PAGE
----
The Verve’s Richard Ashcroft gets royalties for Bitter Sweet Symphony — thanks to Rolling Stones


THE Verve frontman Richard Ashcroft is finally getting royalties for 1997 hit Bitter Sweet Symphony — thanks to the Rolling Stones.

Its use of a Stones’ sample led to a legal row — and rights handed to Sir Mick Jagger and Keith Richards.

The Verve’s Richard Ashcroft finally gains rights to Bitter Sweet Symphony after more than 20 years
Getty Images – Getty
Richard Ashcroft was honoured for his Outstanding Contribution to British Music at the Ivor Novello awards
Getty Images – Getty

But Ashcroft, 47, said yesterday he now has songwriting credit for the “f***ing masterpiece” after a “truly kind and magnanimous” gesture from the veteran rockers.

Speaking at the Ivor Novello awards, where he was honoured for his Outstanding Contribution to British Music, he said: “As of last month, thank you so much Keith Richards and Mick Jagger, for acknowledging me as the writer of a f***ing masterpiece — it’ll live forever.”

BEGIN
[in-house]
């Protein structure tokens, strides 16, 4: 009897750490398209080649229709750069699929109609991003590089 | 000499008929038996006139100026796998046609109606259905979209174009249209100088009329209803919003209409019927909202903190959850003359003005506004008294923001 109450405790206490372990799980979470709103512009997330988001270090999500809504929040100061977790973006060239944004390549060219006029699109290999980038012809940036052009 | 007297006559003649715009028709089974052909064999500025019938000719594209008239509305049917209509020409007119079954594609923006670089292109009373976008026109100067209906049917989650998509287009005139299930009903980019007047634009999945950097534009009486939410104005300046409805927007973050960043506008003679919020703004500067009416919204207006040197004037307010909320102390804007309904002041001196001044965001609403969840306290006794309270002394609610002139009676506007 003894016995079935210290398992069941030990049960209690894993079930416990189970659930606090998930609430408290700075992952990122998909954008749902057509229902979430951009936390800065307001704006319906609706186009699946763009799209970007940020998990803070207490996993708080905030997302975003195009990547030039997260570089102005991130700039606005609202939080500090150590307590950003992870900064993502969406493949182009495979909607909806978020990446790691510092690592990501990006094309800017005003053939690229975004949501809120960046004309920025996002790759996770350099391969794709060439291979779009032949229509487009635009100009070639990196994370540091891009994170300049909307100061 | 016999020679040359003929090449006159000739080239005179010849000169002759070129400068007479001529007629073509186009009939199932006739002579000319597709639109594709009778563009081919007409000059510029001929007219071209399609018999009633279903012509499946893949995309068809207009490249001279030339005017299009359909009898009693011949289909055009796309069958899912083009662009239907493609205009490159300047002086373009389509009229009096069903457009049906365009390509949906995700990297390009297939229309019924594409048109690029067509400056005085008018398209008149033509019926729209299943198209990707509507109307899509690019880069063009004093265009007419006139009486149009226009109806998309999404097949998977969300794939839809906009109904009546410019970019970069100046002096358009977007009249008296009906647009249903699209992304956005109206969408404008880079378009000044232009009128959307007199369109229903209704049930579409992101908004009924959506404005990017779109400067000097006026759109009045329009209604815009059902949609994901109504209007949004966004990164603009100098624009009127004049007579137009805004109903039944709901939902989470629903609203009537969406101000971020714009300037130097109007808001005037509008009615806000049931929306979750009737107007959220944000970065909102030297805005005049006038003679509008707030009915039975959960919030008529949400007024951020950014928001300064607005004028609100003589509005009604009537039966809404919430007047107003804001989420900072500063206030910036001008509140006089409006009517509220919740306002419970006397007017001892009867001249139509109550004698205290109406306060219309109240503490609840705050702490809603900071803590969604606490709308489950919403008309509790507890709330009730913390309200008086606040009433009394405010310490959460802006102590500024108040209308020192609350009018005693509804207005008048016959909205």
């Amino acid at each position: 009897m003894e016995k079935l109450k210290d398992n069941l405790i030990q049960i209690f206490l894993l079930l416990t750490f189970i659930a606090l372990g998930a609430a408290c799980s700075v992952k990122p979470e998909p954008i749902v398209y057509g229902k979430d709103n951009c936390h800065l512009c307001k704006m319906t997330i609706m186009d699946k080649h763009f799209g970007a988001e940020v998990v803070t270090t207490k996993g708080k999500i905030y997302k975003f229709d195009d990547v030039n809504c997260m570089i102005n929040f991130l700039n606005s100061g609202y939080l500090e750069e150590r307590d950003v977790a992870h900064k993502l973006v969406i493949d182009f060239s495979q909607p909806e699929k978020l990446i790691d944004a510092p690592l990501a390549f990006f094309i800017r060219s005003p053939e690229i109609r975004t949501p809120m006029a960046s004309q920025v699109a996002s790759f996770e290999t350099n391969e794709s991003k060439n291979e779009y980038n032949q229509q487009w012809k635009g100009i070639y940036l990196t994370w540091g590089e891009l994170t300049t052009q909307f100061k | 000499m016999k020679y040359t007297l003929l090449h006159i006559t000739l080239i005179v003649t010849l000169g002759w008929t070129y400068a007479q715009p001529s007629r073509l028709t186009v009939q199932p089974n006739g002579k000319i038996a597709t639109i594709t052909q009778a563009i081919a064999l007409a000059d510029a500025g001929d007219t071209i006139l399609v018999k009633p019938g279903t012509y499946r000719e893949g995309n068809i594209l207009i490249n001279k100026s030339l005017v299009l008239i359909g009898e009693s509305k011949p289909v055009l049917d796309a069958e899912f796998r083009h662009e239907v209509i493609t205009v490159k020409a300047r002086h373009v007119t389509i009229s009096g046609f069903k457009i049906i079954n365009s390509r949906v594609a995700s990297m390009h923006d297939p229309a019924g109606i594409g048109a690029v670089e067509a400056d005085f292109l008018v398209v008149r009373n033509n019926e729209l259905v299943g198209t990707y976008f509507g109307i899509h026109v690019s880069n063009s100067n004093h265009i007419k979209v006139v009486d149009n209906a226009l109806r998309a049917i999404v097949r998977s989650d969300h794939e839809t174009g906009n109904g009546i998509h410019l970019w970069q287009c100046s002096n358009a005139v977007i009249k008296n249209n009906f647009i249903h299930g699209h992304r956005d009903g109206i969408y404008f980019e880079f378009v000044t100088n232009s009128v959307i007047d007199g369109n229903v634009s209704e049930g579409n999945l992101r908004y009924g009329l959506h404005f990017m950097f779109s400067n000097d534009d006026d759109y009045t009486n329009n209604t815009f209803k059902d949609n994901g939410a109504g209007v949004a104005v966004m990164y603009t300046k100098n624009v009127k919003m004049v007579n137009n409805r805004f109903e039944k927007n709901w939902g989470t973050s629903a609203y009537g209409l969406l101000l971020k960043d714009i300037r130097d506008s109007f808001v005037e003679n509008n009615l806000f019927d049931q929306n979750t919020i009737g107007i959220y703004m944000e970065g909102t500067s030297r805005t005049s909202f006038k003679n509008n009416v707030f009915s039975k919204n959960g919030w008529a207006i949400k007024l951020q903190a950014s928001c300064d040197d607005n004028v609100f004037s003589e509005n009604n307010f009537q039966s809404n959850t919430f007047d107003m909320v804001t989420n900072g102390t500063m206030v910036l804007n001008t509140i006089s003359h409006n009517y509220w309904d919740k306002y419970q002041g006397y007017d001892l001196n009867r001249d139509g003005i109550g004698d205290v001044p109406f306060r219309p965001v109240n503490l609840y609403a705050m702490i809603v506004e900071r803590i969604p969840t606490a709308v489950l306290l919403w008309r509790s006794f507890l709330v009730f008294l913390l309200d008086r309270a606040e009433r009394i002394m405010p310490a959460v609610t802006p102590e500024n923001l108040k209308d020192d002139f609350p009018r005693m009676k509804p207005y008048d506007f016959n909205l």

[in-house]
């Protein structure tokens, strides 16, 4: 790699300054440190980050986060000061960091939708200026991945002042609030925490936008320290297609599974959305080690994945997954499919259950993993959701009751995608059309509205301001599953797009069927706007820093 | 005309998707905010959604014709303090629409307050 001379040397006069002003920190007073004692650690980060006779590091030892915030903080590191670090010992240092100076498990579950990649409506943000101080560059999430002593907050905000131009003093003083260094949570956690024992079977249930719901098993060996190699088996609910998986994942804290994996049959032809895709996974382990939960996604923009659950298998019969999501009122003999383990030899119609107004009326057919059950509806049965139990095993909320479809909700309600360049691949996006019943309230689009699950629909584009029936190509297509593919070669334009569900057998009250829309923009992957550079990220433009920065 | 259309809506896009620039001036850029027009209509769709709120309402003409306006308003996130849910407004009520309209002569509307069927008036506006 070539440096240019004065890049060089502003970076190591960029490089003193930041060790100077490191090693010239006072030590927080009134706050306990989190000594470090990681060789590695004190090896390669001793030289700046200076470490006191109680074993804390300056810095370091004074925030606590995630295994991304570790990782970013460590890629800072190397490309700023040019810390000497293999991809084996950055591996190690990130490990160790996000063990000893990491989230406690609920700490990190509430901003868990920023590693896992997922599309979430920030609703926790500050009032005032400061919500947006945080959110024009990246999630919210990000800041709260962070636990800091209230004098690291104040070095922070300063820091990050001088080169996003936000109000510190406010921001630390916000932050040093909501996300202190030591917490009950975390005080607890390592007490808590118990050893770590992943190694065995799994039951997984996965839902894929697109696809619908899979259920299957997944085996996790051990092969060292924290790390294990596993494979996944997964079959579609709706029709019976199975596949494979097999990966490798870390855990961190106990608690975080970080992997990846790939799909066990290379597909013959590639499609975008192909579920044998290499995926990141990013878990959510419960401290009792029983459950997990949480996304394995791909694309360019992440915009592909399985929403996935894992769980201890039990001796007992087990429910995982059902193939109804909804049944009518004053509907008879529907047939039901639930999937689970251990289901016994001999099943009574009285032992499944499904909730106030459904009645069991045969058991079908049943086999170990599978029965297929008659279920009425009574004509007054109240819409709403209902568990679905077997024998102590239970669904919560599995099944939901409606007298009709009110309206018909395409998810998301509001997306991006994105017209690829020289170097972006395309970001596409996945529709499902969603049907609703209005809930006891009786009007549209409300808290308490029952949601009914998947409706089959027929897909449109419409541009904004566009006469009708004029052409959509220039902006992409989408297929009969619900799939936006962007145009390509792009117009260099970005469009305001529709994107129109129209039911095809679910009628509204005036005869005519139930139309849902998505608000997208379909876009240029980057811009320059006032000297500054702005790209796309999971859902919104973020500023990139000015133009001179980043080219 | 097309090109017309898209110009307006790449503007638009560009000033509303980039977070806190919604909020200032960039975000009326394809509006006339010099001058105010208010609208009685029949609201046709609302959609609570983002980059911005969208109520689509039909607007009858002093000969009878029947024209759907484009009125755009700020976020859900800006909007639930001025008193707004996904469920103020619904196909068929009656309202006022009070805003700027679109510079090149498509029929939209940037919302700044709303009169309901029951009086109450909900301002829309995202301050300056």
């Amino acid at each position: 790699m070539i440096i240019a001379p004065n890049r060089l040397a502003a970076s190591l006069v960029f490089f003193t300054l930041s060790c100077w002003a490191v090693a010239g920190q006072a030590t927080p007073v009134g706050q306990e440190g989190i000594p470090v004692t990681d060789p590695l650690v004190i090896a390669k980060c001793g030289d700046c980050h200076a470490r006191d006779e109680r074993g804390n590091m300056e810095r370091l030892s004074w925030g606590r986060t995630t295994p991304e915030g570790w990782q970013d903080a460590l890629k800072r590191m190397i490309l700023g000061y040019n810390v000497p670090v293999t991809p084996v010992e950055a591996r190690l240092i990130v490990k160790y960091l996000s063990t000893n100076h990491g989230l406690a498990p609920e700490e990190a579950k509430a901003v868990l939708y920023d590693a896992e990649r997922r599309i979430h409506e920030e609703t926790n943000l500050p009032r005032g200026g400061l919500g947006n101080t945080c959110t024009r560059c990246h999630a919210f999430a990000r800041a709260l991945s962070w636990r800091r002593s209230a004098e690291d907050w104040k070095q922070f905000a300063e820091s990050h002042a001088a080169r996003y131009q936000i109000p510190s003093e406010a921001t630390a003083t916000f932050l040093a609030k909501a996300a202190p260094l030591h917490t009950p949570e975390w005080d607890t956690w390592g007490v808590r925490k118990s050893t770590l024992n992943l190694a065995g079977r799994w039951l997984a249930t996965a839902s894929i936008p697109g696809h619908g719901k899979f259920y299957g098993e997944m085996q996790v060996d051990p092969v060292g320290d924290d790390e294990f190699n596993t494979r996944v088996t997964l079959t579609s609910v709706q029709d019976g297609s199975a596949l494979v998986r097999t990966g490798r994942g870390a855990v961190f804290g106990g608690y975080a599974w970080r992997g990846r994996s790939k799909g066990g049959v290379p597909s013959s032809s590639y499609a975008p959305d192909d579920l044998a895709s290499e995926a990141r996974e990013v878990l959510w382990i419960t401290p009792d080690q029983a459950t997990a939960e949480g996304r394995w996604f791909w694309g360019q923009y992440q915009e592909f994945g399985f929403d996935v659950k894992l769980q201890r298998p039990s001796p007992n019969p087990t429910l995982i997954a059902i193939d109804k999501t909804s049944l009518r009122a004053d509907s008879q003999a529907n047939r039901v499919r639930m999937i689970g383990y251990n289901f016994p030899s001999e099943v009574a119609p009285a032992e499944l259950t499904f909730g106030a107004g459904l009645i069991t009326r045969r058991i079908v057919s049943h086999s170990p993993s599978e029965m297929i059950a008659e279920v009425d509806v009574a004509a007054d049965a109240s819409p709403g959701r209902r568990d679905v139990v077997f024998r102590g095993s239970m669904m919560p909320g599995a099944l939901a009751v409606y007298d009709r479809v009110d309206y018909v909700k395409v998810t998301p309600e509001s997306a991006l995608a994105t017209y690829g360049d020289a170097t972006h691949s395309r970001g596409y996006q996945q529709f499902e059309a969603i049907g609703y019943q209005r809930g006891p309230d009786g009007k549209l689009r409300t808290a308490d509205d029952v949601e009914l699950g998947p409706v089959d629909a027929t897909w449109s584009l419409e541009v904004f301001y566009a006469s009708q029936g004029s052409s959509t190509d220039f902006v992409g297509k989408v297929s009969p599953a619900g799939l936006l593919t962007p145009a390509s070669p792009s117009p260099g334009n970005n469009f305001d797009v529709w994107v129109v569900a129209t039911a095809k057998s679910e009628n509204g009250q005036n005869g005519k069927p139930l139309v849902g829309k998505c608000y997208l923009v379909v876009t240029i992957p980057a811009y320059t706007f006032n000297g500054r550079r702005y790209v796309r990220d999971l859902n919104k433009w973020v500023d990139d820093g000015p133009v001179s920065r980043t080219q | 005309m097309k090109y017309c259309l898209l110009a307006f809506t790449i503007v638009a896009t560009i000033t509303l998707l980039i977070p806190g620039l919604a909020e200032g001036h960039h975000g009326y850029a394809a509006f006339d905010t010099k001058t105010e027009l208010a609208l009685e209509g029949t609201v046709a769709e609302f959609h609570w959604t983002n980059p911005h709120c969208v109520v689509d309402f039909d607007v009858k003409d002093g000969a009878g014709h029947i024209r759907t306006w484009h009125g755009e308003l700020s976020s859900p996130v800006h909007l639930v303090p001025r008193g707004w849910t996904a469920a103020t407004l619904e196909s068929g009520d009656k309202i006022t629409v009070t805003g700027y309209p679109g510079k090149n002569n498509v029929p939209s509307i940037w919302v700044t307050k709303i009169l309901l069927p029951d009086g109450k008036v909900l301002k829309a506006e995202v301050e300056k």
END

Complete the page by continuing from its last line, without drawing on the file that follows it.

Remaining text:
The Verve had relinquished royalties from it after The Stones’ late manager Allan Klein filed a lawsuit over the orchestral sample of 1965 hit The Last Time.


But Ashcroft’s management recently approached Jagger and Richards, who immediately agreed to hand back the rights.

In a statement, Ashcroft hailed “this remarkable and life- affirming turn of events”.

He said the pair “agreed that they are happy for the writing credit to exclude their names and all their royalties derived from the song they will now pass to me”.

He called it a ‘truly kind and magnanimous’ gesture
Getty – Contributor
Mick Jagger and Keith Richards were credited with the track as a result of it sampling Rolling Stones song The Last Time
AP:Associated Press


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